The Open Fist company performed Joe's Garage, the musical, in Los Angeles, september till november 2008.
Previews: Thursday, September 18, Friday, September 19 and Saturday, September 20 at 8pm and Sunday, September 21 at 7pm
Friday, September 26 - Saturday, November 22, 2008
|2008 08 26 - Joe's Garage Musical|
is some news you might find thrilling!
the first time ever, The Zappa Trust opens its vaults to lend the rights
for one of Frank Zappa's most cherished albums. Open Fist Theater is
honored to host the first staged adaptation of Joe's Garage, to premiere
on September 26th. This careful collaboration between Open Fist Theater,
Producer Michael Franco, Director Pat Towne, Gail Zappa and the Trust
assures Joe's Garage will be the most authentic adaptation of Zappa's
work to date.
Garage tells us the story of Joe - a simple guitar player in a garage
band - as he is drawn into the dark and nightmarish world of the music
business. As Joe's life deteriorates from betrayal, disease and madness,
our narrator, the Central Scrutinizer builds a fascist case that the
evil of music is to blame. Masked in the simplicity of a high school
musical, the play's attacks on government's surveillance of its own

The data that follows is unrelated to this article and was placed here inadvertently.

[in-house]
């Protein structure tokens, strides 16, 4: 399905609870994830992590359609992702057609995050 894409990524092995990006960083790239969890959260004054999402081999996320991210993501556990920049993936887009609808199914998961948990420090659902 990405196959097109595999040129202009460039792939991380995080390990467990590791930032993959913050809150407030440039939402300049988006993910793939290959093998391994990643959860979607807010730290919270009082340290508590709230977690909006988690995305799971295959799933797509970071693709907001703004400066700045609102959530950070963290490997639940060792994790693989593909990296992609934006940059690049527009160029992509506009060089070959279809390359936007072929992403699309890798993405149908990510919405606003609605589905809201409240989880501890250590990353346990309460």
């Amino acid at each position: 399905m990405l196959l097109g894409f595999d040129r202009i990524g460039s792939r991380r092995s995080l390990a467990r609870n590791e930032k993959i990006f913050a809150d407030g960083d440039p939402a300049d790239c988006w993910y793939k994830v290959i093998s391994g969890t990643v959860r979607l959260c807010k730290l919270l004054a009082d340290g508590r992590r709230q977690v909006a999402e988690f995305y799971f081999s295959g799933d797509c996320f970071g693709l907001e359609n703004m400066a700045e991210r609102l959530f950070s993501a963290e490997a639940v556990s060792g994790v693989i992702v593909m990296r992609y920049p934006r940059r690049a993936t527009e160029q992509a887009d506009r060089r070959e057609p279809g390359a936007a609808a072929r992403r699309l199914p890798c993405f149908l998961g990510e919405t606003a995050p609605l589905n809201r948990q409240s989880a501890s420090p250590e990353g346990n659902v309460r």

citizenry, the sexual escapades of the Catholic Church, the
ridiculousness of Scientology, the avarice of the music business, self
serving journalism, mindless consumerism and bad boy rock and roll
behavior in general, makes for a wicked and ever timely satire - all
wrapped in the brilliant music of legendary rock icon Frank Zappa.
Previews: Thursday, September 18, Friday, September 19 and Saturday, September 20 at 8pm and Sunday, September 21 at 7pm
Friday, September 26 - Saturday, November 22, 2008
Open Fist Theatre
|2008 09 16|
the link to purchase tickets:
here's a link to The Open Fist Theater's website.
Weekly - 2008 09 18
ZAPPA'S JOE'S GARAGE GETS ITS PREMIERE 29 YEARS ON
opera, like its revered creator, was ahead of its time
STEVEN LEIGH MORRIS
by Ted Soqui
on September 18, 2008